- The cage of expectations; the confinement of lies:
Because Beane took part in the Michael Lewis project with such enthusiasm, on some level it appeared that his failure as a player could somehow be compensated if he made his name as an executive.
And he did make his name as an executive.
But in retrospect, I would think that he would probably have preferred that the narrative not been as twisted as it was; that he wouldn't have been canonized as the infallible expert whose every breath, every utterance, every move was to be recorded and mimicked.
Does Beane regret the way he's made to look like a bully?
That Art Howe was made into a fool?
That other baseball executives were portrayed as buffoons?
Only he knows the answer to that question.
With the Moneyball movie being filmed, it's interesting to notice the distancing currently taking place. Background characters from the book----Sandy Alderson, J.P. Ricciardi and Paul DePodesta to name three (the Mets new front office)----have taken steps to either shake the infestation Moneyball has inflicted upon their careers and reputations or to "explain" them away.
One would assume that the whole debate of the veracity of the book and the inevitable caveats will start again once the movie comes closer and closer to release; but that doesn't remove the reality that all participants have subtly altered their strategies to suit their needs----and the biggest need is to keep their jobs.
Directly as a result of Moneyball, Beane was able to do essentially whatever he wanted for years.
He wanted to clean house after his team came within four games of the World Series and reload for the future? Fine.
He wanted to fire his manager for basically no reason apart from a petulant whim and pay off an expensive salary? Whatever.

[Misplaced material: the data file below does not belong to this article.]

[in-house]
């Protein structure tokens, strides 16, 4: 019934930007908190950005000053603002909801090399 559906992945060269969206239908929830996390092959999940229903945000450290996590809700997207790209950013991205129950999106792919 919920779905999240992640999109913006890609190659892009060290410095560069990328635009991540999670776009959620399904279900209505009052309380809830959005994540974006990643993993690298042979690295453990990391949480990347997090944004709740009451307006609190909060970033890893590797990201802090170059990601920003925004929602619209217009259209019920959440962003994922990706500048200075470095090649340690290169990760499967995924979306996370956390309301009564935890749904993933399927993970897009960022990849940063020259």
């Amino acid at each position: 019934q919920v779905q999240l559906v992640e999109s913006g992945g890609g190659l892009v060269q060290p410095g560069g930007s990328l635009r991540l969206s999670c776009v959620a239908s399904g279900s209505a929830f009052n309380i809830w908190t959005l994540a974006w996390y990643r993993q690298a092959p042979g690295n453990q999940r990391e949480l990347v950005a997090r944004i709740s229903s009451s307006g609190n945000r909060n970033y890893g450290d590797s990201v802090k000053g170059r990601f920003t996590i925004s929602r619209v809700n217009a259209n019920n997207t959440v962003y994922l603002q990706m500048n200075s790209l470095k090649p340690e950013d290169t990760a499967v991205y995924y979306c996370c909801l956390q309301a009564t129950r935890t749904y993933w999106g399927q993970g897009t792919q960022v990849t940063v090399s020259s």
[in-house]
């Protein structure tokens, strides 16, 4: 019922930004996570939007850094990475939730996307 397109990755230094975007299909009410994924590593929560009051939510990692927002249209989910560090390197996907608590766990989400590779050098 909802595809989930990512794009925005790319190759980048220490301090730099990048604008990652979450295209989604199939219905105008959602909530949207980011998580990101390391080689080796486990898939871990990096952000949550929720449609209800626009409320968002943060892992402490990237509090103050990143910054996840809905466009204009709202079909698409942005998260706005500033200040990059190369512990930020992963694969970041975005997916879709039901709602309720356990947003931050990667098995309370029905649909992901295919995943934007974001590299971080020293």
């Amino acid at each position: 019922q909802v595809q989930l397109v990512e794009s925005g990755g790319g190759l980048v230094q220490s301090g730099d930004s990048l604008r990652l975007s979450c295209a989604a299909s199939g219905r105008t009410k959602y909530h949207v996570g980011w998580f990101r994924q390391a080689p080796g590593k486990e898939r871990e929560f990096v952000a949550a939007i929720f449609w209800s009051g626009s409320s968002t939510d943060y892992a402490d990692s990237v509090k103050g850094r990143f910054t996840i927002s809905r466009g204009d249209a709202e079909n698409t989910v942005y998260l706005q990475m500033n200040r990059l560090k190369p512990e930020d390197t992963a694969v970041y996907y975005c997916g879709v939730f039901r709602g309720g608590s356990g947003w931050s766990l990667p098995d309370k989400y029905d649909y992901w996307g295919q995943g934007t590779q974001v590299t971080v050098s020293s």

He had corporate speaking engagements galore and a part ownership of the team.
But that didn't diminish the increasing belief that perhaps Beane wasn't the "genius" the book made him out to be. The Athletics on-field failures could no longer be chalked up to a lack of funds. If he was a "genius" for winning with less, for finding players regardless of circumstances and obstacles, then this had to extend far beyond Moneyball; far beyond Tim Hudson/Mark Mulder/Barry Zito; far beyond Ken Macha; past the halcyon days of, "Well, Billy knows what he's doing".
After an annual finish at the bottom of the AL West standings and rightful allegations that his "best friend", manager Bob Geren, was only holding onto his job because of the subjective nature of that friendship----any other manager would've gotten fired after two years of win totals in the mid-70s, let alone three----Beane has quietly put a team together that is poised to contend in 2011.
I mean legitimately contend; not simply having the remaining "believers" of Moneyball continually picking the Athletics because of an agenda to have the book "proven" to be accurate as if one thing has anything to do with the other.
The A's have a surplus of pitching from several of the trades Beane made in recent years; now they're taking steps to bolster an offense that was rancid in 2010.
Three quiet, under-the-radar maneuvers the A's made have brought David DeJesus, Josh Willingham and Hideki Matsui to Oakland. All are underrated and productive; they're inexpensive and positive clubhouse men.
With an offer out to Adrian Beltre, the A's are still interested in importing a similar non-star, but useful cog into that which they're building. With their pitching, these acquisitions alone will push them onto the outskirts of contention.